POLK COUNTY -- It would be like cutting Henry Hill Elementary
That's how much money the Central School District stands to lose
if Oregon voters want to fully deduct their federal returns on
their state income taxes.
The week after Halloween is going to be very scary for Oregon
schools. In Polk County, ballot measures threaten to slash
millions from school budgets.
Measure 91 casts a particularly ominous shadow.
"It would absolutely devastate our district," said Bill Layton,
the principal at Monmouth Elementary School.
The measure, sponsored by anti-tax crusader Bill Sizemore, would
allow Oregonians to deduct their federal returns on their state
Central Superintendent Forrest Bell estimates it would mean
cutting the district's $15 million budget by $1.6 million. "This
is a huge impact for a district like ours with limited
resources," Bell said.
Finding places to cut would be difficult.
Programs like special education and English as a second language
are required by the state and federal government. They'd have to
"What we would have to cut are our programs near and dear to the
community," Bell said.
That might include sports, music and other extracurricular
activities. Bell doesn't want to get specific. "We won't make
those kinds of decisions until it becomes necessary."
The Dallas School District would face cuts just as deep.
Superintendent Dave Voves said Measure 91 would cost Dallas
schools $1.5 million -- or 7 percent of the district's general
fund. Currently, the district gets $4,800 per student in state
That would be slashed by $455 per student.
The cuts would be ugly, Voves said. "You're talking a bunch of
programs and teachers."
And it would only get worse.
The cuts would grow to $2.3 million during the next budget year
-- or 11 percent of the district budget.
Those are all just estimates. They assume the Legislature would
cut education proportionately with all other state spending. They
also assume that the formula for calculating state funding for
schools would remain the same.
Oregon schools get 80 percent of their funding from the state.
That makes them particularly vulnerable to measures designed to
curb state spending.
Actually, Voves said, Measure 91 is not as scary as Measure 8.
That measure, drafted by Sizemore cohort Don McIntire, would
limit the growth of state spending to 15 percent per year.
That would slice the state's general fund by $4.8 billion. For
Dallas schools, Voves said, that would mean more than $3 million
Again, just an estimate.
A lot depends on how the Legislature deals with measures tossed
in its lap. "I have no idea how the Legislature will handle it,"
"If we have to cut $3 million, there's obviously going to be a
lot of programs going down the road."
Times are already tough for Oregon schools.
Gov. John Kitzhaber has told school superintendents to brace for
big budget cuts, regardless of what happens in November. State
government is looking at a $750 million deficit.
That's 6 percent of the total general fund or, if education is
somehow spared, 11 percent of the total general fund.
No matter what, budget committees and school boards are going to
have such hard decisions to make.
Voters might just make those decisions a lot harder, Bell said.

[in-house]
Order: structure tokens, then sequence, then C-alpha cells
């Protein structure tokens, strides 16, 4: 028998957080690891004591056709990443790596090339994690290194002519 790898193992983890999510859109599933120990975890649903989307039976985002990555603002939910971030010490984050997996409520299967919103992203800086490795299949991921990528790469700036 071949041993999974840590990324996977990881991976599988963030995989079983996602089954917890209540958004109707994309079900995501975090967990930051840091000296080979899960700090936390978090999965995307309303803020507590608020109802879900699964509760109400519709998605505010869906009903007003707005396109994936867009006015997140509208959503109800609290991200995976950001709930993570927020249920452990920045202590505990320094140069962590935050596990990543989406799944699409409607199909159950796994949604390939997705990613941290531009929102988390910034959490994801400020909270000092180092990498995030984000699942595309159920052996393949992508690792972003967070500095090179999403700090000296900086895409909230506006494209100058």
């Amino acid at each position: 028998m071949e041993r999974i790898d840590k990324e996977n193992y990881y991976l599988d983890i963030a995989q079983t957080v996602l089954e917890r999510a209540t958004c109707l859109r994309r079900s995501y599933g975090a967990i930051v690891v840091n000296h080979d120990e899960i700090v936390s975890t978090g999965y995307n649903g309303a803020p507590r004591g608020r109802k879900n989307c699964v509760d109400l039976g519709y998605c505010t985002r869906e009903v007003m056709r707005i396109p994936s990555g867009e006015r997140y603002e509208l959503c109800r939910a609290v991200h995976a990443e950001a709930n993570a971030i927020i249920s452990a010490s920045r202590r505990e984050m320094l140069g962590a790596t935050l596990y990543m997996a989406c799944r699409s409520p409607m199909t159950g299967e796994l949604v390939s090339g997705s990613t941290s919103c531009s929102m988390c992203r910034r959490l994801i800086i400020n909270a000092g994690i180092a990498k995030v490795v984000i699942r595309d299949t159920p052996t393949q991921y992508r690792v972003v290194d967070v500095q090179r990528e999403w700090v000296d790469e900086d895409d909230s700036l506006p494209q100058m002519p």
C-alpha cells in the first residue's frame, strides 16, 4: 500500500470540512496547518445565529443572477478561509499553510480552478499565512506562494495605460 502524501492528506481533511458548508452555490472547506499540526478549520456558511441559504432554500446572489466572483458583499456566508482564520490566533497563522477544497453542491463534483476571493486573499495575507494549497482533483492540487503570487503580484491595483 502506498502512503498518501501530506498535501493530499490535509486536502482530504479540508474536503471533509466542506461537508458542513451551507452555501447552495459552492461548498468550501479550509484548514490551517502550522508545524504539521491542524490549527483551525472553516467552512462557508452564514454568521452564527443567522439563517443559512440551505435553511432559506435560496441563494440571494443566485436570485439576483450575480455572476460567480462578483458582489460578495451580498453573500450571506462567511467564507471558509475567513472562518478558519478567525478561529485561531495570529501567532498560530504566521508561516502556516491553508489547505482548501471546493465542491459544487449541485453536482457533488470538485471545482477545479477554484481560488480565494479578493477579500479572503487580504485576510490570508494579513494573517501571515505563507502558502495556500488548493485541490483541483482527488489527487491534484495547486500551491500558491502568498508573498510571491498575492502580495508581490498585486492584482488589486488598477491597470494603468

Measure 91 is one big mess, said State Rep. Lane Shetterly of
He may be one of the legislators who has to sort out the mess.
"There are several questions about the implementation of the
measure," Shetterly said. "The Legislature would take a stab at
trying to implement it, but the questions may be unanswerable.
"It might be referred to voters again."
Among other issues, the measure doesn't state when it would
become effective. It might become effective retroactively. Or
might not take effect until next Jan. 1.
It is a sloppy piece of work, Shetterly said. "Why would we pass
a law we know is unclear as to such an important piece of
Sizemore does himself few favors proposing such ambiguous
measures, said Shetterly. "You may like the intent of the
measure, but the fact is that it so poorly written that it
doesn't deliver the goods."
Measure 91 may well deliver the goods for big business.
It would provide the biggest corporate tax break in Oregon
history. State income taxes for corporations like Intel, Nike and
Willamette Industries would be cut by one third -- an average of
$150 million every year.
Critics say taxes in Oregon have already been shifting from
businesses to households in recent years. In 1979, businesses
paid 49 percent of the taxes in Oregon. In 1998, businesses paid
Opponents of the measure also warn that the measure would weaken
corporate income tax to the point where it would not be worth
Sizemore says he doesn't care about the effect his measure has on
corporate taxes. He just wanted to word the measure as simply as
possible, he said.
However, Sizemore says tax breaks for corporations can only
improve the business climate in Oregon.
Executives for the corporations themselves disagree. Leaders of
the high-tech industry have contributed $150,000 to fight Measure
That seems strange.
Intel would save $20 million a year. Intel employs 72,600 people
and is the biggest manufacturing employee in the state -- paying
$4.5 billion in payroll and paying more than $155 million in
corporate taxes in 1999.
Nonetheless, Intel executives say Measure 91 would gut the public
school system and erode their ability to hire and retain
Business leaders also fear the Legislature will look to them to
replace the money lost the ballot measure.
Corporations would be one of the few to see any actual savings
from the measure, Shetterly said.
Measure 91 would likely wipe out any surplus taxes. Oregonians
would no longer get an annual "kicker." In fact, the average
taxpayer would have to make more than $50,000 to see the first
penny of a tax break.
Only people with six-digit incomes reap any real savings,
according to figures from the Legislative Revenue Office.